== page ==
Sleeping around pays off for females, according to an international team of evolutionary biologists.
The main advantage of multiple mating for females (polyandry) is an increased survival rate amongst offspring – between five and 12 per cent higher – compared to when females mate with a single male.
Researchers at The University of Western Australia’s Centre for Evolutionary Biology, in collaboration with an investigator at Kagawa University, Japan, published their findings today inProceedings of the Royal Society B.
Lead author, UWA’s Assistant Professor Paco Garcia-Gonzalez, who is currently based in Seville at the Spanish Research Council’s Donana Biological Station, said the team used sea urchins to evaluate the benefits that females gain from polyandry.
“Sea urchins are easily induced to spawn thousands of gametes, which provide unprecedented control over in vitro fertilizations,” Assistant Professor Paco Garcia-Gonzalez said. “Another advantage of using sea urchins is that this model system makes it possible to simulate a study over many generations to determine whether any benefits of polyandry persist.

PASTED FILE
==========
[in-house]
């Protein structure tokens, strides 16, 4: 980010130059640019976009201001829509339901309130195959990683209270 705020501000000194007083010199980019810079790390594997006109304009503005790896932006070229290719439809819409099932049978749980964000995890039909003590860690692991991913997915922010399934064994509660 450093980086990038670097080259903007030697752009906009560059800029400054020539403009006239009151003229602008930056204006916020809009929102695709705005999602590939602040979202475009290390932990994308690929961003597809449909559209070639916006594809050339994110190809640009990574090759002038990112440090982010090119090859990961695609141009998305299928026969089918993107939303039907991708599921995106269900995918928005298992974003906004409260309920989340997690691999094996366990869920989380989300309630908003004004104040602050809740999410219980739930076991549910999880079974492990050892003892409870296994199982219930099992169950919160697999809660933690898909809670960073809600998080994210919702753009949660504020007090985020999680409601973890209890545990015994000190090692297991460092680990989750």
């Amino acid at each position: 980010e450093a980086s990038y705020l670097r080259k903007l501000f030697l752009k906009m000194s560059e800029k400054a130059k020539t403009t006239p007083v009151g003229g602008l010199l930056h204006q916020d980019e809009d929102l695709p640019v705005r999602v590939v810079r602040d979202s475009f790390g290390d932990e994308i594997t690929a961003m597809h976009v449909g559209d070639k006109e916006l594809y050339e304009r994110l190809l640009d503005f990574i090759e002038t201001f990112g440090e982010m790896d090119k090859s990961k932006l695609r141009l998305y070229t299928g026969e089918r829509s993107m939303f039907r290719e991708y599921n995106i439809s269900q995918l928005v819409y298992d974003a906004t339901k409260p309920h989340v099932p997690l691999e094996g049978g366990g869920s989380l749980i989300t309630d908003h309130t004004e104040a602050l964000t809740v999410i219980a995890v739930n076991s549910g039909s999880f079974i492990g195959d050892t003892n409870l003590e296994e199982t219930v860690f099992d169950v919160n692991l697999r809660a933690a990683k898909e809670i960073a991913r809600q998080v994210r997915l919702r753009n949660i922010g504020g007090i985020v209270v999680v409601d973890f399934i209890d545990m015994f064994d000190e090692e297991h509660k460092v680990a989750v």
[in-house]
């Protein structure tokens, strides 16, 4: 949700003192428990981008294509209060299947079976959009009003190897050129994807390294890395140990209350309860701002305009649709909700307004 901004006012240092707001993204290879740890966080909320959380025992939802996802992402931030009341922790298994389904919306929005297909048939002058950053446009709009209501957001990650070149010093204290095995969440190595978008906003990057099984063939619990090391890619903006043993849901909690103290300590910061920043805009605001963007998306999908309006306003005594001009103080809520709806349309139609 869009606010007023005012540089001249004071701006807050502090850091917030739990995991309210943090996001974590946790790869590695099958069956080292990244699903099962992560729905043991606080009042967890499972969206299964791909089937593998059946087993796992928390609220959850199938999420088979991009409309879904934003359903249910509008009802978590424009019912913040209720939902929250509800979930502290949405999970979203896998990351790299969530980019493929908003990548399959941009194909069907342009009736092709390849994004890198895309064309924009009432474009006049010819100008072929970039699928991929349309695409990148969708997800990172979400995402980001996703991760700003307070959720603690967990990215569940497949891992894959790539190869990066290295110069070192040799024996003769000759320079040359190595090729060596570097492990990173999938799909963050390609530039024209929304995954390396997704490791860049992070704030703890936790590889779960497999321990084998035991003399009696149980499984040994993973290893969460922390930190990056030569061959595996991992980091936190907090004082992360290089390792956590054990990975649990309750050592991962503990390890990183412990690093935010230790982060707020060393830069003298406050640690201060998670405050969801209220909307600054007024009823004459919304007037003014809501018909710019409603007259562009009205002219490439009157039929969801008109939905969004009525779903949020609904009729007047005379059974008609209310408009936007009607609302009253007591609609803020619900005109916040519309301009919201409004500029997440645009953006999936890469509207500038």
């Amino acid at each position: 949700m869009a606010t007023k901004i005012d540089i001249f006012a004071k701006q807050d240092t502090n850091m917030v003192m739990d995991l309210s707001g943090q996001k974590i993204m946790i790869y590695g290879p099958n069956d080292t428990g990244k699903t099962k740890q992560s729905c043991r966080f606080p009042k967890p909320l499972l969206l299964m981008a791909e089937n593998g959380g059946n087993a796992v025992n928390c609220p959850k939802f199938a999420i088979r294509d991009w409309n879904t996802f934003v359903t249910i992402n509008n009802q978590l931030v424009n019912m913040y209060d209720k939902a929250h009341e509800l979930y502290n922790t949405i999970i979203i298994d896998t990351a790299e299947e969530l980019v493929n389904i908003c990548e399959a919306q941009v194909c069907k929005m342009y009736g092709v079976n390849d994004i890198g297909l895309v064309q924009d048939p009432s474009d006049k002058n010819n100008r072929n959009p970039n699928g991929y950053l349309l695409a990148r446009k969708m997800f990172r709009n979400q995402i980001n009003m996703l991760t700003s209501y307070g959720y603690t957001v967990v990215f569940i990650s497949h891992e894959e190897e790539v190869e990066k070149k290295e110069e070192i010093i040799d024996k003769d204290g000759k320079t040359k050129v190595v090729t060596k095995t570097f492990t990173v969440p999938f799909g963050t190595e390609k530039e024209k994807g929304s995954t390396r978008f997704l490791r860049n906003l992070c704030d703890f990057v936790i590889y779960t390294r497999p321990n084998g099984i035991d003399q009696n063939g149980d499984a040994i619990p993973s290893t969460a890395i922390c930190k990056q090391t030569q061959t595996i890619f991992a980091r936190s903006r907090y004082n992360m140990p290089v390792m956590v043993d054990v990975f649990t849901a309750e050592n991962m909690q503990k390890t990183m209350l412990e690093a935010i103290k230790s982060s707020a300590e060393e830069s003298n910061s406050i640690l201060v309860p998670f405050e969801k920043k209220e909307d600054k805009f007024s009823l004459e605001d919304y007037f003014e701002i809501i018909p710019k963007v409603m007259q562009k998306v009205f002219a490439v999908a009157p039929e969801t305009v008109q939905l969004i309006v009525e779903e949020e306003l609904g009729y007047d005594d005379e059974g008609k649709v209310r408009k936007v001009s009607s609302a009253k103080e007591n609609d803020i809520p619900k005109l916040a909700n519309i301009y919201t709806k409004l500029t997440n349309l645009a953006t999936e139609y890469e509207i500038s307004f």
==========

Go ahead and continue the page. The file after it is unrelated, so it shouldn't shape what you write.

“In this way, we were able to determine whether any observed benefits of polyandry depend on the ability of females to effectively ‘hedge their bets’ in their choice of the most suitable males,” he said.
The researchers split thousands of captive sea urchin eggs into batches and evaluated the results when some batches were exposed to the sperm of single males compared to other batches exposed to the sperm of three males. The team examined the results over thousands of zygotes (cells formed by the union of egg and sperm) and across several successive simulated ‘generations’.
They found that by ‘hedging their bets’, or protecting themselves from making a wrong mating choice, female sea urchins exhibited enhanced reproductive fitness.
“Polyandry is a widespread behaviour known to have far-reaching evolutionary and ecological implications,” Assistant Professor Paco Garcia-Gonzalez said. “And our study provides tantalising insights into the possible evolutionary origins of this behaviour.”
The title of the paper is: Mating portfolios: bet-hedging, sexual selection and female multiple mating by Francisco Garcia-Gonzalez, Yukio Yasui and Jonathan P. Evans.